Danilo I, Metropolitan of Cetinje

Danilo I Petrović-Njegoš (Serbian Cyrillic: Данило I Петровић-Његош; 1670 – 11 January 1735) was the Metropolitan of Cetinje between 1697 and 1735, and the founder of the House of Petrović-Njegoš, which ruled Montenegro from 1697 to 1918.

Danilo I
Metropolitan of Cetinje
Romanticized illustration from The Mountain Wreath, 1847
Native name
Данило I
ChurchSerbian Orthodox Church
SeeSkenderija and Primorje
In office1697–1735
SuccessorSava Petrović
OrdinationJune 1700
by Arsenije III
Personal details
Died11 January 1735
Podmaine monastery, Republic of Venice
BuriedOrlov krš (Eagle's Rock), Cetinje
Coat of armsDanilo I's coat of arms

He was also known by the patronymic Danilo Šćepčević.

Early life and background edit

Danilo Šćepčević[a] was born in Njeguši, the son of Stepan or Šćepan Kaluđerović, a merchant, and Ana, who later became a nun.[1] He had a brother, Radul, known as Rade Šćepčev.[2] His paternal family belonged to the Heraković brotherhood.[3]

As a fifteen-year-old, he was a witness to the battle of Vrtijeljka (1685).[4] It is possible that he heard the details of the battle from some survivor.[4] He mentioned "noble and famous hajduks who fell at Vrtijeljka" in a letter to the Montenegrin chiefs dated to 1714.[4]

After the death of Sava Očinić, the Metropolitan of Cetinje, in 1697, there was turmoil surrounding the election of a new metropolitan.[1]

Chirotony edit

In 1697, the Montenegrin tribal assembly chose Danilo Šćepčević as the head of the Serbian Orthodox Metropolitanate of Cetinje,[1] following the Great Migrations of the Serbs which left the seat of the Serbian Church to Phanariote Greeks who were closely associated with the Porte. Danilo was, as other Serbian bishops, unwilling to subordinate himself to Kalinik I, the new Patriarch of Peć.

In 1700, he chose not to attend an assembly dedicated to Kalinik in Peć, but instead went to Dunaszekcső (Sečuj), in Habsburg Hungary, at the assembly of the Serbian Patriarch in exile, Arsenije III.[5] Danilo was chirotonized by Arsenije III as the bishop of Cetinje and Metropolitan of Skenderija and Primorje.[6] The chirotony, which took place during the national-church assembly, was participated by Serbian metropolitans from all over the Serbian lands,[7] as well as other notable Serbs. It is likely that Danilo had met Arsenije III earlier when Arsenije was in Cetinje in 1689, asking the Montenegrins to take up arms and unite, to organize a fight against the Ottomans.[6]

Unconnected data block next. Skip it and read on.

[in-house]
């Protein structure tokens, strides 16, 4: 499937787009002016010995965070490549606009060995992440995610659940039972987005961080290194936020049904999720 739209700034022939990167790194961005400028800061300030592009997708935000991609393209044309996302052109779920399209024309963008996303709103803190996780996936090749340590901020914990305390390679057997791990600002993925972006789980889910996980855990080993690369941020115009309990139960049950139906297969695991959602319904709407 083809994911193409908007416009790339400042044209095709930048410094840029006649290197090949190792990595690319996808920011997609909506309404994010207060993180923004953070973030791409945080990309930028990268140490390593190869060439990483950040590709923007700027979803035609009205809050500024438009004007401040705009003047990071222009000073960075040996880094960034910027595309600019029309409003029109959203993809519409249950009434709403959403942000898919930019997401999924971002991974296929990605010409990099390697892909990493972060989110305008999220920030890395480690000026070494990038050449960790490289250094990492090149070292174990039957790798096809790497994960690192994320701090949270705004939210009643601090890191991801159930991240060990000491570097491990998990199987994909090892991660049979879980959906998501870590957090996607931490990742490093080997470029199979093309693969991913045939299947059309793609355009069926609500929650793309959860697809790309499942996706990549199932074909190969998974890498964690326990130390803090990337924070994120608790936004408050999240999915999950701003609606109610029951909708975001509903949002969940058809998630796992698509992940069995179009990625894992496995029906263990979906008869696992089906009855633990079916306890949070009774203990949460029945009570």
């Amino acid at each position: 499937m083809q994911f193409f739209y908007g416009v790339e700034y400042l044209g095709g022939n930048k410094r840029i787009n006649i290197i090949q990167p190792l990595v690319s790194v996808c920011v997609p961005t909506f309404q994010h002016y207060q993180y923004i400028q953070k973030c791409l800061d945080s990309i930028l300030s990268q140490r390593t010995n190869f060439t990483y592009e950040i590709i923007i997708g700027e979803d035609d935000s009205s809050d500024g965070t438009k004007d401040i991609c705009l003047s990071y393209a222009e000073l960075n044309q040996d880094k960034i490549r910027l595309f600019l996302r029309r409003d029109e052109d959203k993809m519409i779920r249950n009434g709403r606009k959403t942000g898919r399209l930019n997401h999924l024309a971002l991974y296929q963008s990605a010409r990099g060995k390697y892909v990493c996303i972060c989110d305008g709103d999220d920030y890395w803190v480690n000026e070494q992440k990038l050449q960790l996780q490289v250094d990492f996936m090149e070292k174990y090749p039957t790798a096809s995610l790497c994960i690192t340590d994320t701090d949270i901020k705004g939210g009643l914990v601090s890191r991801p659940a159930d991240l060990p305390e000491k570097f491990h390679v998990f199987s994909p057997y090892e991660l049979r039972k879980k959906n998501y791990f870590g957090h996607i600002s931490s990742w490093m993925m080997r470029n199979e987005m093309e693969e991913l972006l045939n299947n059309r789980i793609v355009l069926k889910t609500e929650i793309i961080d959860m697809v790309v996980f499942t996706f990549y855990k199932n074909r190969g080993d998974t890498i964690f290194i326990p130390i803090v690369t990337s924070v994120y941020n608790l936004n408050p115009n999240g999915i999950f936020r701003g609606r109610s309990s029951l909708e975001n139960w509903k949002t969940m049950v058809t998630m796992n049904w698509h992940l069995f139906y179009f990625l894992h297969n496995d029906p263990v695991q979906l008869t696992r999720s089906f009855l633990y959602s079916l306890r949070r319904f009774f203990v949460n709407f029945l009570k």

Tenure edit

He coordinated defense operations and partially settled tribal disputes among his people.

An uprising broke out in 1711, after calls by Danilo, where the Montenegrins fought alongside Highlanders and Herzegovinians against local Ottomans.[8]

During his rule political ties between Russia and Montenegro were first established. Russian historian Pavel Rovinsky, in writing about Montenegrin-Russian relations, concluded that it was the pretensions of Turkey and Austria (and at times the Republic of Venice) that turned Montenegro to Russia. Having nowhere to turn in the terrible struggle for the survival of their people, the leading spirits of the Serb land of Montenegro turned to the past, to their mythical origins—to the ancient homeland of the Slavs—all the more readily because it was not only a Great Power but an increasingly powerful factor as a counter-Turkish and counter-Austrian force.

Danilo had this message for the Montenegrin common council (zbor) and its tribal chiefs in 1714:

My death would be graceful if you would want to all unite and perish honourably and gloriously, as was done by Prince Lazar and Miloš Obilić who slew the Sultan on Kosovo, and finally fell with his master and all 7,000 fighters – which led us Montenegrins to this rubble – leaving after themselves glory and honour.[9]

In 1715, Danilo visited Czar Peter I at St. Petersburg and secured his alliance against the Ottomans—a journey that became traditional among his successors in Montenegro and in all the Serbian lands elsewhere in the Balkans. He subsequently recovered Zeta from the Ottomans, restored the monastery at Cetinje, and erected defences around Podostrog-Podmaine Monastery in Budva, which was rebuilt in 1630 and served as a summer residence of the ruling family of Montenegro.

On 1 May 1718 the Republic of Venice recognized Danilo as the spiritual authority over the Orthodox in Paštrovići and the Bay of Kotor.[10] From then on, until the fall of Venice, the Metropolitans of Cetinje had the right to build new and reconstruct destroyed churches in those territories, and to freely preach there.[10]

Succession edit

His grave site at Cetinje
His grave site at Cetinje